It is as if all things concerning the earthquake, the catastrophe, the dead and so on have been forgotten. As if nothing ever occurred, as if it were false news, a dream that vanished.

Nothing has changed among Haitians. Nothing is better, nothing is worse, nobody cares, everything continues unchanged, it has to be unchanged, it needs to continue unchanged. That is my perception of the situation three months after the quake.

I looked over the main commercial street in Port-au-Prince. I observed the quantity of people, the quantity of informal commerce, the quantity of people buying and selling, the quantity of movement. As it was before the earthquake, so it has become again.

As I pondered the situation through the window of my slow-moving car, I asked myself: Is it true that there was an earthquake here? Do these people remember all the things that happened? Worse, do these people care about all the things that happened here just three months ago?

I have no way to catalogue what I saw and felt on my last trip to Haiti. I can only say that I was depressed and saddened by what I saw and felt.

On one side, it might look satisfactory to observe a population that almost does not sleep trying to survive each day, to witness a high volume of movement from the early hours of the morning to the wee hours of the night.

It is amazing to watch all kinds of informal stores, people running from one side to another, men pulling carts, women with big canisters on their heads. It is remarkable to see the streets full of products for sale, as many as anyone can imagine, from a stick to a bunch of cherries. That is indeed marvelous and encouraging.

In the midst of that economic movement, however, there is a hopeless scene of people who work without being able to stop, of people who are trying to reach a better something, a something that is not there, a something that cannot be seen, which is not near.

Besides these peoples, as faithful witnesses, the rubble that the quake left is still standing. The smell of death, the garbage, the disorder, the lack of cleanliness, the destroyed houses, the crooked buildings, the fractured constructions that are still on the verge of falling – all of them still stand there as mute storytellers.

At their side, walking over them, or passing below their broken columns, sitting on the fractured buildings, there are people: buying, selling, without the time to look around or understand the dangerous situation, no time for reconstruction, no time to clean, no time to dream, no time to wait, no time to believe, no time to hope, no time for proposals, no time for a promise.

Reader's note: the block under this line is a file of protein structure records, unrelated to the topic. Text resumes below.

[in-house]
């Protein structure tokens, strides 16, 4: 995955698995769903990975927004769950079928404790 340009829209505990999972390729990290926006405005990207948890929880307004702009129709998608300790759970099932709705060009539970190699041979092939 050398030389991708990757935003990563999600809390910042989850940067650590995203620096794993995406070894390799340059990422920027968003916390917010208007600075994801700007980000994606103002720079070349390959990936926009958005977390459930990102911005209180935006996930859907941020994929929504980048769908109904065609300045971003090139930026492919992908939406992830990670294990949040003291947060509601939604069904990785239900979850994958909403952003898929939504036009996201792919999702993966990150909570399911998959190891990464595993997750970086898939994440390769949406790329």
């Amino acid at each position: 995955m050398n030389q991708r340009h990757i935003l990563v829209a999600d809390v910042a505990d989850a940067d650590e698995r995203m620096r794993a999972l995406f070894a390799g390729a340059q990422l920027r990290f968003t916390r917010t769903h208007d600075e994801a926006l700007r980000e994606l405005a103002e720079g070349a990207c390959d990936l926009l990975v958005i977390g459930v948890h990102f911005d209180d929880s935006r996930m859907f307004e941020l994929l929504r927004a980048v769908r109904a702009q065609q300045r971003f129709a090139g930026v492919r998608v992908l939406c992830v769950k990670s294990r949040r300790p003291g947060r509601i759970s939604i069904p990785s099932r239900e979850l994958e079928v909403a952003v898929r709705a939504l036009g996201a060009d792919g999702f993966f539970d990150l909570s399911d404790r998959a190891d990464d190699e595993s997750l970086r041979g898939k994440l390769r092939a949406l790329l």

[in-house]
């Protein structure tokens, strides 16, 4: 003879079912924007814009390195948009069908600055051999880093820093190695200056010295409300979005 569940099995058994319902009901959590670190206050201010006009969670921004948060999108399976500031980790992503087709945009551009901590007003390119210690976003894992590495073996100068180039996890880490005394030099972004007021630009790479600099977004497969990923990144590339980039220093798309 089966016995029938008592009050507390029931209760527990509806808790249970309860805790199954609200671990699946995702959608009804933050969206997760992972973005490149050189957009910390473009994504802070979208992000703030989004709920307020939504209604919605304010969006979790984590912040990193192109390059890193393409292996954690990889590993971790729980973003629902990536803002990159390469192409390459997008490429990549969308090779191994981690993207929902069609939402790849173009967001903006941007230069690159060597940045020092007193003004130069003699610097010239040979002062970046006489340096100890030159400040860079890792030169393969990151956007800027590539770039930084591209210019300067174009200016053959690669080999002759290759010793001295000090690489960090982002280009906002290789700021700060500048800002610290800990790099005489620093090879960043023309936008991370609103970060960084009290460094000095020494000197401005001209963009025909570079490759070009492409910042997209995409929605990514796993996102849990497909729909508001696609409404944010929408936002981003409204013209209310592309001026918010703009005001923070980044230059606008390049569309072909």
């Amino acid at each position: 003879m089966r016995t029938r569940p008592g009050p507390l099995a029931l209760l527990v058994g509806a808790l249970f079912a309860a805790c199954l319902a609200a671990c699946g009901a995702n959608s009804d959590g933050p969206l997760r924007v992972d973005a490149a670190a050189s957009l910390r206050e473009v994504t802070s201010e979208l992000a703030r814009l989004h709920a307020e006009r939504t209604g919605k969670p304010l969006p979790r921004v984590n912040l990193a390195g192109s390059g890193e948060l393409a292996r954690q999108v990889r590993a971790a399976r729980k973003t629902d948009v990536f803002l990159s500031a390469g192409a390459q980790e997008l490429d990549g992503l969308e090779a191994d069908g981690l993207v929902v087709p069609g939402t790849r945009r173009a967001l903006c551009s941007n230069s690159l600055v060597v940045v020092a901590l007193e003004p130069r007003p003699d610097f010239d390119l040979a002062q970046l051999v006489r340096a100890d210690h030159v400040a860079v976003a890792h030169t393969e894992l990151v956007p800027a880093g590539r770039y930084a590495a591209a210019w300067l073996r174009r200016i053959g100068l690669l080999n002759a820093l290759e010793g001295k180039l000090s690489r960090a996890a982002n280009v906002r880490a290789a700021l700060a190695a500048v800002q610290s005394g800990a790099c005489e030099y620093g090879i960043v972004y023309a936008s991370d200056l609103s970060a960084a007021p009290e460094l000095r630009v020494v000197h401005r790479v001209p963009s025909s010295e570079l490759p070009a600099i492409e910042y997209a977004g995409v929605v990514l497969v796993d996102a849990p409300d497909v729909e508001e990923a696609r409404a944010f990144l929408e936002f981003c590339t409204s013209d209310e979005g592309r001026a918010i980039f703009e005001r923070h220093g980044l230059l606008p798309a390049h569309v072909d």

The only available time is the time to survive, the time to fight for life, the time to not to allow death to reach them that day, the time to reduce the pain while waiting for the night without knowing where to sleep, while waiting for a piece of bread or something to eat, while trying to live just another day.

It is not worse now than it was before, except that now the condition is exacerbated. There is a stronger competition for survival at the same time that there are better opportunities for an improved existence. In spite of all the efforts of the local and international organisms that are trying to alleviate the condition of Haitians, the situation now is not better than the one before the quake.

In the midst of crooked buildings and almost falling structures, in the midst of water in the streets and disease and filth everywhere you look, nothing gets better. Everything seems to stand still. The main goal of the actions of international organizations and the few local governmental structures seems to be slowness.

Organizations, foundations, secular and religious agencies – the evangelical ones are not the exception – all of them are drunk on plans, strategies, papers, news, meetings and so on. It is quite obvious that a sense of emergency never existed for them, and whatever moved them in the beginning is now gone. There is no sense of effective action. Believing that people “will eventually adapt” to this new reality sooner or later is perhaps the only sense that has been left among them.

In the meantime, the people of Haiti remain there, on the ground. There they sleep, there they buy and sell, there they live, there they die.

As Baptists we strive to answer with another sense: with a sense of grief and a sense of compassion, with a sense of love, with a sense of urgency.

To our people and to the needy people of Haiti, we promise that we will do for you as much as we are able – and more. Perhaps we would lack strategies, plans, bureaucracies and meetings. But we will love you in action, in deed and toil, at least showing our very presence in the field.

Francisco Martinez Sarita is executive secretary of the Baptist Convention of the Dominican Republic. Translated by Daniel Carro, professor of divinity at The John Leland Center for Theological Studies and a board member for

Share This